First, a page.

In the interest of clarity, I think it worth starting this move, and by extension this essay, by confessing that after all the work we’ve done in class this semester, and all the discussions we’ve had about Morrison’s novels and Dante’s divine comedy, there is still much about both that confuses me. The Eagle of Divine Justice, most prominently featured in cantos 18,19, and 20, is chief among the aspects of both Morrison’s and Dante’s works that I find perplexing. Throughout our process of reading, discussing, interpreting, and writing about both Paradise and Paradiso, I found myself struggling, as I repeatedly tried and failed to find the larger significance and meaning to this imposing figure. I understood the basics of it: the Eagle, as we see it in Paradiso, is formed from an “array of fire” (line 107), made, as Dante tells us, out of the numerous “blessed spirits”(line 88) of “saintly being”(line 76). These same spirits, before taking the form of an Eagle, write out a phrase in the sky with their bodies: “ Diligite iustitiam qui iudicatis terram”(lines 91-93), which translates to “Love justice, you who are judges on Earth”. From the moment I read Dante’s description of the Eagle’s formation and the phrase the spirits wrote with it, I knew both the phrase and the Eagle were significant. Where I found myself struggling however, was trying to pin down their significance, especially in the context of Morrison’s novel. I found myself searching for a meaning or message displayed through the Eagle and its phrase that I could assuredly and persuasively argue Morrison’s stance on in relation to Paradise, and consistently came up empty. I realise now that I couldn’t find such a message or meaning because one simply doesn’t exist. The confusion I was feeling about the Eagle, and frustration and turmoil I felt in my fruitless search for answers that didn’t exist, were in fact, exactly what I should’ve been focusing on all along, because in the end, it was never the answers that mattered, but the question, and the thoughts and discussions it could spark.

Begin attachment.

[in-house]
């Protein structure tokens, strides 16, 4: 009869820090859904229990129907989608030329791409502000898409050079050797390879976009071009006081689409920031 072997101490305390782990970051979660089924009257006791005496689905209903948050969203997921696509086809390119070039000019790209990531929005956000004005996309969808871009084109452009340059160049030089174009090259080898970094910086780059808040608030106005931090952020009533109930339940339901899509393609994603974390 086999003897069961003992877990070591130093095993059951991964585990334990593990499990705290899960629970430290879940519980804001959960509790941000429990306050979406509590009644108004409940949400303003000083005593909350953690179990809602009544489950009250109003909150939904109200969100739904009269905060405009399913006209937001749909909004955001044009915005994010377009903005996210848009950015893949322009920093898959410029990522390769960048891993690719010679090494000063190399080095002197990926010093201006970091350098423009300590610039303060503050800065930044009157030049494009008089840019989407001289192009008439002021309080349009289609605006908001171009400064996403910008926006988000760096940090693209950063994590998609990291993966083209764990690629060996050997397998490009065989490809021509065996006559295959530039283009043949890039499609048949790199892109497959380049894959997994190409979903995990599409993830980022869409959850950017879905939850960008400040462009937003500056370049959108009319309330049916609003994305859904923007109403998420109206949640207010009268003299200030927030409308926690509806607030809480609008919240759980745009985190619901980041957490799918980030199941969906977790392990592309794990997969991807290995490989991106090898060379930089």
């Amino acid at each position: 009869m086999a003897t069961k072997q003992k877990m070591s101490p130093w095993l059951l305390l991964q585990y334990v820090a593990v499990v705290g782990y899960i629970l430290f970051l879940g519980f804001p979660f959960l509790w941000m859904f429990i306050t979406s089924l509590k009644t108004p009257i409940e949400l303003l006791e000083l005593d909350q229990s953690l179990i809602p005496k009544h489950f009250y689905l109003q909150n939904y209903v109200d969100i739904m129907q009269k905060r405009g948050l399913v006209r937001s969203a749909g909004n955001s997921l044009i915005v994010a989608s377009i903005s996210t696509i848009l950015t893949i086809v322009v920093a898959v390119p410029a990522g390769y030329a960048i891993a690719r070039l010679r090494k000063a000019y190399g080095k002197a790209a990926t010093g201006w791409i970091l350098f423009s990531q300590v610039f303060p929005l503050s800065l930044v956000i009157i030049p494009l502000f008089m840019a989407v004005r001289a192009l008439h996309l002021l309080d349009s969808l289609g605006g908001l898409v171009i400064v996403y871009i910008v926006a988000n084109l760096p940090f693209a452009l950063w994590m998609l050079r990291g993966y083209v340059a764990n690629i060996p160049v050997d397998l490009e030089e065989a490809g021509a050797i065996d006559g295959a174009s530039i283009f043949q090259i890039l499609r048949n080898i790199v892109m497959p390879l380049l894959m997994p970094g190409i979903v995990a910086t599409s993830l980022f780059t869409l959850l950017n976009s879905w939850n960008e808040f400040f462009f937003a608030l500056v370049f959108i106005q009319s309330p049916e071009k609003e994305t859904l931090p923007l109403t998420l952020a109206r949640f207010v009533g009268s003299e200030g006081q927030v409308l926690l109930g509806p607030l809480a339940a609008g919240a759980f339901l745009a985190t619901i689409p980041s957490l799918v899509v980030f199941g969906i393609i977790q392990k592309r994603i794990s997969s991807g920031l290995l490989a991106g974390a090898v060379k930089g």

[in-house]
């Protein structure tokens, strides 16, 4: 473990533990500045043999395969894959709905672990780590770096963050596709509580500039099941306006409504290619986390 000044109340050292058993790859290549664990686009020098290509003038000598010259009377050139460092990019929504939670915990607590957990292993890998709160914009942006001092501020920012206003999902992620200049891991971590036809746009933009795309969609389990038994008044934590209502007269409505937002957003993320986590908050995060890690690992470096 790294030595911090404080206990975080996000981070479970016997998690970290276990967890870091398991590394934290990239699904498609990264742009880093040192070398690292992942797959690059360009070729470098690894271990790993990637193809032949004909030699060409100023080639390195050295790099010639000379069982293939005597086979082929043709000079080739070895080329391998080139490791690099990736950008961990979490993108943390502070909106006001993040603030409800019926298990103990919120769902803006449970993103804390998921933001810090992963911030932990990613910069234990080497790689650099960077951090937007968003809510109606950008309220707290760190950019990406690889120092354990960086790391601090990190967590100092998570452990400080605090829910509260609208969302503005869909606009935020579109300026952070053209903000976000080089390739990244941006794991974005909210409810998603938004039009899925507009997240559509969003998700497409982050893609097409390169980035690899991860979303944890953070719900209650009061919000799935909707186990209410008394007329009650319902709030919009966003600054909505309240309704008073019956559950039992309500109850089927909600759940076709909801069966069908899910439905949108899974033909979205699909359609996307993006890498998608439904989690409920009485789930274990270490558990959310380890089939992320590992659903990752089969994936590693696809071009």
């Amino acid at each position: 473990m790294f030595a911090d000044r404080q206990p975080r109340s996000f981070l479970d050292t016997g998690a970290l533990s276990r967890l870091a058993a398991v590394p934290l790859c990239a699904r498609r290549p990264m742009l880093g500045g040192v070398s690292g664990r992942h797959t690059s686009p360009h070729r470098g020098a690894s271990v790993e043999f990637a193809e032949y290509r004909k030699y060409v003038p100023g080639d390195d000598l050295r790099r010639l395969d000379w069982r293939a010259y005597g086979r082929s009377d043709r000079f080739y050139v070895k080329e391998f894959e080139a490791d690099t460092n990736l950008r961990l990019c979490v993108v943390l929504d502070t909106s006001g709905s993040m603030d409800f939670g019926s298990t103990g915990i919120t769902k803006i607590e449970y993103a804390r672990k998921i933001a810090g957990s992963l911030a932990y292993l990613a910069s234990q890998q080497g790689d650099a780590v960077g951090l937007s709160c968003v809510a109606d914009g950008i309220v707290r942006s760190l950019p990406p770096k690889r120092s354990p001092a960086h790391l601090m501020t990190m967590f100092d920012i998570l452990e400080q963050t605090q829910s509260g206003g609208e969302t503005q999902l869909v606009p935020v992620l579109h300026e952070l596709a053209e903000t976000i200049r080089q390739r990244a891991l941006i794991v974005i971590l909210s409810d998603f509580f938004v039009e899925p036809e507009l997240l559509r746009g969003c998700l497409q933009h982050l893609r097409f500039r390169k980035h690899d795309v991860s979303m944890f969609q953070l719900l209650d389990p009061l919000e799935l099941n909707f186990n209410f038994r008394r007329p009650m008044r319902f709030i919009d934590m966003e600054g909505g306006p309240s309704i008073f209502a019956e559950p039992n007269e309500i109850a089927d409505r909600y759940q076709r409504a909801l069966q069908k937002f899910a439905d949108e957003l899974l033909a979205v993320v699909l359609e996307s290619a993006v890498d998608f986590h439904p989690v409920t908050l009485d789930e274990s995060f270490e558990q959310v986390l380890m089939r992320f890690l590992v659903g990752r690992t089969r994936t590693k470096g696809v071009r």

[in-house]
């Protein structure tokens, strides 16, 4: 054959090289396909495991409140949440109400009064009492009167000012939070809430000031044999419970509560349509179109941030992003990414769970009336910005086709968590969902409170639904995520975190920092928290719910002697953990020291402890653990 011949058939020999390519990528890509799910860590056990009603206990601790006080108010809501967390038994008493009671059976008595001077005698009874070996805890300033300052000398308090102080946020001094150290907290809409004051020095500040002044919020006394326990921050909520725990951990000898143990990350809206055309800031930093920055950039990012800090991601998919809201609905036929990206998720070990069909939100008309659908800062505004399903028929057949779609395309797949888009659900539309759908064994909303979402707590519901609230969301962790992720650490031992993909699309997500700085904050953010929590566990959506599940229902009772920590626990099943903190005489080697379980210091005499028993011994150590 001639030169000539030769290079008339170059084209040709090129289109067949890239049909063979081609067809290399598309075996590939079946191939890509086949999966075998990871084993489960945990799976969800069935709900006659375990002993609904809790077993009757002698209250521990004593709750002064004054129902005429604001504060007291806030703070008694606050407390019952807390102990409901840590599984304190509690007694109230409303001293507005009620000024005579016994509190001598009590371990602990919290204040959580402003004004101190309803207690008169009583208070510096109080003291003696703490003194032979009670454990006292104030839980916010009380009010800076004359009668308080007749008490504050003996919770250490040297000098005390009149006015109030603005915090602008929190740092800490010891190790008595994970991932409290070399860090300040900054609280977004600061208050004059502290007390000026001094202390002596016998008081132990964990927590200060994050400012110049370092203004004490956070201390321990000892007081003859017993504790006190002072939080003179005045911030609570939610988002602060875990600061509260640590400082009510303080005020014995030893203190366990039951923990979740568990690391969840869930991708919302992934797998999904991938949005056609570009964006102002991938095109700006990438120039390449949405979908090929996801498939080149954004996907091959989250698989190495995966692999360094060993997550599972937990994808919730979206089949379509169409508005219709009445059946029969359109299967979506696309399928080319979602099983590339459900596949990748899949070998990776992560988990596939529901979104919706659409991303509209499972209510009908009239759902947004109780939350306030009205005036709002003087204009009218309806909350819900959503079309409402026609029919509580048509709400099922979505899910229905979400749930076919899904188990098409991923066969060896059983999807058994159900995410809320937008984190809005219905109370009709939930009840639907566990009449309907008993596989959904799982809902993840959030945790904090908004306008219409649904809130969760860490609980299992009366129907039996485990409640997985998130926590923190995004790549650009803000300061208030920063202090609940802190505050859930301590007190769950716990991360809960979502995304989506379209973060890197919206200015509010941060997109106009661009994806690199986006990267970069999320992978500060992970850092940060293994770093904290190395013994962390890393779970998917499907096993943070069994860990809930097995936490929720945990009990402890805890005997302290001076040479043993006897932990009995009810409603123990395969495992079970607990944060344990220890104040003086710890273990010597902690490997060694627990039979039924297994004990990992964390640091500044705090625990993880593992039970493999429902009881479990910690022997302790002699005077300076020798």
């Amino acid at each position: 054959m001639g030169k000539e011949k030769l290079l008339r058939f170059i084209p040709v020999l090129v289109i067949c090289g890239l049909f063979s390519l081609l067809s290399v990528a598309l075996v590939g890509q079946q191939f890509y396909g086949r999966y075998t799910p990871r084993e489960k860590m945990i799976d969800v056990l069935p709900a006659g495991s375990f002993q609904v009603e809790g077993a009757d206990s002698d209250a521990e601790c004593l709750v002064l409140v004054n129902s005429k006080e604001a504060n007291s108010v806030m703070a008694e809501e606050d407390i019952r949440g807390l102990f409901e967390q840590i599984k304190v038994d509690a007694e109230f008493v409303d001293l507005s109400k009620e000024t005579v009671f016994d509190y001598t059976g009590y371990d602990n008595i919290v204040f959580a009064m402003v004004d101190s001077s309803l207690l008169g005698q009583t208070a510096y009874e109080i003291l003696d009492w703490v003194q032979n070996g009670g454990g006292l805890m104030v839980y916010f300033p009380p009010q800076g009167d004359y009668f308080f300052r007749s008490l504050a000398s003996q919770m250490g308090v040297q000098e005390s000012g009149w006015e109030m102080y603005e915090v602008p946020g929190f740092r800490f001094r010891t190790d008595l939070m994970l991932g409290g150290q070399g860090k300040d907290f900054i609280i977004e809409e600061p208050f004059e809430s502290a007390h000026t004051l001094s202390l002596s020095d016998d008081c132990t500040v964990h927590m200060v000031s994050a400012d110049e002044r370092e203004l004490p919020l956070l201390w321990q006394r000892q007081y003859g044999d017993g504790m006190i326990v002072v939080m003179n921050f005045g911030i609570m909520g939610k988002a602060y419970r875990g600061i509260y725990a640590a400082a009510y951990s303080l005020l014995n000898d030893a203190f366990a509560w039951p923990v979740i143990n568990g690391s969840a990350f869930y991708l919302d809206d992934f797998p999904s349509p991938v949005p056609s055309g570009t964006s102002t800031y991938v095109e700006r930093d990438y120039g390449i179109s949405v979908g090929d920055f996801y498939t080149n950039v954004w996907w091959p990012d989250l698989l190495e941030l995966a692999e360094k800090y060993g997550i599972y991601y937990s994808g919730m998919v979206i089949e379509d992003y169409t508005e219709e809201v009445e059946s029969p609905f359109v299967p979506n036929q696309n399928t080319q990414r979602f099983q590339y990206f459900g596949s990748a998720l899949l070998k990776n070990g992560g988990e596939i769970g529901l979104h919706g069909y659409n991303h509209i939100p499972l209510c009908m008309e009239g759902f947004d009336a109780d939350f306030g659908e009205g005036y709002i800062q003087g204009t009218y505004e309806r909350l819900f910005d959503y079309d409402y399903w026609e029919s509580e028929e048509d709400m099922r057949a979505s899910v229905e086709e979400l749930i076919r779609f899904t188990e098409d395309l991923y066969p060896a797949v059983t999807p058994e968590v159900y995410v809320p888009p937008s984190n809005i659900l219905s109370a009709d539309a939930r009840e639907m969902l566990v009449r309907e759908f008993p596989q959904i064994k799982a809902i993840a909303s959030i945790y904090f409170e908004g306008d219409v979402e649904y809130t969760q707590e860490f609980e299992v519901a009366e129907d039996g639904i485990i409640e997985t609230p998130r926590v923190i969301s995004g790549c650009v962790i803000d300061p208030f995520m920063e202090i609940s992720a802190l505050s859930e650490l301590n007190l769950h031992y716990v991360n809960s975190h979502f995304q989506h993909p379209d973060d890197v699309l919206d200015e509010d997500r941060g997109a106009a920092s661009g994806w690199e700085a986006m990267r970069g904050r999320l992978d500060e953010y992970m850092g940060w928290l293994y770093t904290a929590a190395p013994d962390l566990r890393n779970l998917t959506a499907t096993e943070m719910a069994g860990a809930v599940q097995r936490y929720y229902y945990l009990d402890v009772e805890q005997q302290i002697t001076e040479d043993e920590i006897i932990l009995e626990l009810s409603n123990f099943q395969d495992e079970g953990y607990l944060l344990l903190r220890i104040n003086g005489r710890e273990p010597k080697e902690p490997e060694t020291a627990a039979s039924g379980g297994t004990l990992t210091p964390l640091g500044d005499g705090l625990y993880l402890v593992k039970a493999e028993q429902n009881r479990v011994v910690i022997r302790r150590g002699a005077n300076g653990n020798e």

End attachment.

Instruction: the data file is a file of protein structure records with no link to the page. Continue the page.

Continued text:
The oven in Morrison’s Paradise is a symbol of tradition, but also of legacy. The oven was a fundamental part of the original town of freed slaves, Haven, and was brought with the descendants of those freed slaves when they left Haven and went on to found Ruby. More importantly, to many of the citizens of Ruby, the oven is one of the last connections they have to not only Haven, but to the generations before them who were turned away by everyone and had to build a community and town from nothing. To those citizens of Ruby, the oven is the one material reminder of the countless stories that the community of both Ruby and Haven passed down from generation to generation of the struggles and hardships the founders of Haven faced, and what they accomplished. The oven’s historical and cultural significance to the people of Ruby is only compounded by the fact that it served as an important tool during the early days of Haven, as well as a communal gathering place for decades following Haven’s establishment. On top of this, however, the oven finds itself a new significance in Ruby during the events of Paradise, as a debate over the words on the ovens lip, as well as the meaning of those words, occurs throughout the whole town. Importantly, the sides in this debate seem to form mostly along generational lines, with the vast majority of the older generations in Ruby believing that the words were “Beware the furrow of his[Gods’s] brow” and that this was a warning to always keep in mind the judgement of God, while the vast majority of the younger generations of Ruby believe that the words on the oven are and always were “Be the furrow of his brow” which lends itself to a far more aspirational interpretation as an encouragement to attempt to live your life as if you are a part of God. The oven’s appearance also plays a role in its significance, particularly after unknown members of Ruby’s younger generation paint a “fist, jet black with red fingernails” on the Oven’s back wall. This symbol of black power goes to further illustrate the generational divide between the old and young people of Ruby. As for how the oven is in conversation with Dante’s eagle of divine justice, the main feature of the oven is the message on its lip. Either interpretation of the words all refer to the eyebrow of Dante’s eagle. More than that, however, the nebulous and interpretable nature of the words on the Oven’s lip directly mirror the Eagle and the phrase associated with it. To some, the eagle might come across as a warning, an ever vigilant watcher of those on Earth, there to constantly witness who follows it’s commandment, and who does not. Others may see it as a role model, a symbol of how those “who are judges on earth” are supposed to act, constantly looking for injustice to correct. Others still might see it as the very embodiment of the justice that the Latin phrase tells us we are supposed to love. After all, it is quite literally referred to in this very prompt as “the eagle of divine justice”. This inherent interpretability of the Eagle in relation to “Diligite iustitiam qui iudicatis terram” is the perfect backdrop for the dueling interpretations of the words on the oven.